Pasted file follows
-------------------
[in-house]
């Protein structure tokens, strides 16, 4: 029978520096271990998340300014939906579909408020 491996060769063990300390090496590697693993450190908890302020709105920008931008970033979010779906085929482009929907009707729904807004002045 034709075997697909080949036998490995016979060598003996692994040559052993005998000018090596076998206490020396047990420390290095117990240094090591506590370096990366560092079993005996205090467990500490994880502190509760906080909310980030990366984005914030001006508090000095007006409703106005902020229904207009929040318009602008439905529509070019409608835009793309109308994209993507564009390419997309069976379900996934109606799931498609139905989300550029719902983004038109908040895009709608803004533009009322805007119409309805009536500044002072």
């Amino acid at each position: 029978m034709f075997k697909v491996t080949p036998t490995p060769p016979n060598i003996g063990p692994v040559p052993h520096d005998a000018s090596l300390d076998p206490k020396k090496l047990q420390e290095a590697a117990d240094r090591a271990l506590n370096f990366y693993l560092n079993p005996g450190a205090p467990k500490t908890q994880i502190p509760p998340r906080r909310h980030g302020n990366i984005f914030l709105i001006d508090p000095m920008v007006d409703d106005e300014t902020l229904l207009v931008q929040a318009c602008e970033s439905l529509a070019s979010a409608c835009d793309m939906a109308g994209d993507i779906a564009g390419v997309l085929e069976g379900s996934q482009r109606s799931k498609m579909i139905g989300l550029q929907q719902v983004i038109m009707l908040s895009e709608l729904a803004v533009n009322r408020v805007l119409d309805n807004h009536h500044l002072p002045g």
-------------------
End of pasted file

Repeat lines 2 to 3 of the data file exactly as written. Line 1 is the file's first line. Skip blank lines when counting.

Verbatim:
């Protein structure tokens, strides 16, 4: 029978520096271990998340300014939906579909408020 491996060769063990300390090496590697693993450190908890302020709105920008931008970033979010779906085929482009929907009707729904807004002045 034709075997697909080949036998490995016979060598003996692994040559052993005998000018090596076998206490020396047990420390290095117990240094090591506590370096990366560092079993005996205090467990500490994880502190509760906080909310980030990366984005914030001006508090000095007006409703106005902020229904207009929040318009602008439905529509070019409608835009793309109308994209993507564009390419997309069976379900996934109606799931498609139905989300550029719902983004038109908040895009709608803004533009009322805007119409309805009536500044002072």
């Amino acid at each position: 029978m034709f075997k697909v491996t080949p036998t490995p060769p016979n060598i003996g063990p692994v040559p052993h520096d005998a000018s090596l300390d076998p206490k020396k090496l047990q420390e290095a590697a117990d240094r090591a271990l506590n370096f990366y693993l560092n079993p005996g450190a205090p467990k500490t908890q994880i502190p509760p998340r906080r909310h980030g302020n990366i984005f914030l709105i001006d508090p000095m920008v007006d409703d106005e300014t902020l229904l207009v931008q929040a318009c602008e970033s439905l529509a070019s979010a409608c835009d793309m939906a109308g994209d993507i779906a564009g390419v997309l085929e069976g379900s996934q482009r109606s799931k498609m579909i139905g989300l550029q929907q719902v983004i038109m009707l908040s895009e709608l729904a803004v533009n009322r408020v805007l119409d309805n807004h009536h500044l002072p002045g």